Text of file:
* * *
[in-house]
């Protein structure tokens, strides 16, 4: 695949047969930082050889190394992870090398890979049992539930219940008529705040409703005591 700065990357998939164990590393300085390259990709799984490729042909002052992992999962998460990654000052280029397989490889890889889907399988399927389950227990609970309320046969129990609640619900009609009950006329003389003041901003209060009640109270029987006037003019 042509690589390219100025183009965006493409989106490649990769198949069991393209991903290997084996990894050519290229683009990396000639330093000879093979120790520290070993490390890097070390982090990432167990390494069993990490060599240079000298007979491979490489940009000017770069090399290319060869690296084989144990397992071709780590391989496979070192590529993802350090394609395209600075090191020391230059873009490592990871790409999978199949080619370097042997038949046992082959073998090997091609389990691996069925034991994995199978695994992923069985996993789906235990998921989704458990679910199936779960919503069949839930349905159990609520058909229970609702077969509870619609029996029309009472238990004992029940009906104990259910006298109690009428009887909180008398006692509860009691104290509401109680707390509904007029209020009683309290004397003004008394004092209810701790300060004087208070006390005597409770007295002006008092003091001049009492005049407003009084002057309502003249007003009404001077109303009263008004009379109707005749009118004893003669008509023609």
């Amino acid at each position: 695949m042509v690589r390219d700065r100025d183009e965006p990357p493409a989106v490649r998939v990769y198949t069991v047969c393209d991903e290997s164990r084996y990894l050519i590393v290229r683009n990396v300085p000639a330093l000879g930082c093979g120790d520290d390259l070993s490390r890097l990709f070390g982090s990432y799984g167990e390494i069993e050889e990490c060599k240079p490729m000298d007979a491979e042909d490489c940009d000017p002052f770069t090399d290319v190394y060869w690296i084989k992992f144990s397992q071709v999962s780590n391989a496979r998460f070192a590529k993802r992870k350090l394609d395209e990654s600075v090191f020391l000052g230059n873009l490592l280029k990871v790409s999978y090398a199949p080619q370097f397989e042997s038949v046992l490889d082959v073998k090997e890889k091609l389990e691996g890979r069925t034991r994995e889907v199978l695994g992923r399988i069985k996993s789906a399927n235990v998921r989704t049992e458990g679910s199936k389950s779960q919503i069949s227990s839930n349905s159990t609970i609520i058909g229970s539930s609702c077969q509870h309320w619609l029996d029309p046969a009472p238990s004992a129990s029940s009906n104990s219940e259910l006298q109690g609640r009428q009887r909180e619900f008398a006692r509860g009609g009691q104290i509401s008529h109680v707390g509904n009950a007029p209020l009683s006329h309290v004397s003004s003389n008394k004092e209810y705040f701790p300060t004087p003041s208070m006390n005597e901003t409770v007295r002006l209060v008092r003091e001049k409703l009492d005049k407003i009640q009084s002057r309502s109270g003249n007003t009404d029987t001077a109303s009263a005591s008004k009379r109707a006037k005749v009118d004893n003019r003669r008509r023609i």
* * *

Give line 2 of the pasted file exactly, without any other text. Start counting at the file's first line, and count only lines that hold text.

């Protein structure tokens, strides 16, 4: 695949047969930082050889190394992870090398890979049992539930219940008529705040409703005591 700065990357998939164990590393300085390259990709799984490729042909002052992992999962998460990654000052280029397989490889890889889907399988399927389950227990609970309320046969129990609640619900009609009950006329003389003041901003209060009640109270029987006037003019 042509690589390219100025183009965006493409989106490649990769198949069991393209991903290997084996990894050519290229683009990396000639330093000879093979120790520290070993490390890097070390982090990432167990390494069993990490060599240079000298007979491979490489940009000017770069090399290319060869690296084989144990397992071709780590391989496979070192590529993802350090394609395209600075090191020391230059873009490592990871790409999978199949080619370097042997038949046992082959073998090997091609389990691996069925034991994995199978695994992923069985996993789906235990998921989704458990679910199936779960919503069949839930349905159990609520058909229970609702077969509870619609029996029309009472238990004992029940009906104990259910006298109690009428009887909180008398006692509860009691104290509401109680707390509904007029209020009683309290004397003004008394004092209810701790300060004087208070006390005597409770007295002006008092003091001049009492005049407003009084002057309502003249007003009404001077109303009263008004009379109707005749009118004893003669008509023609």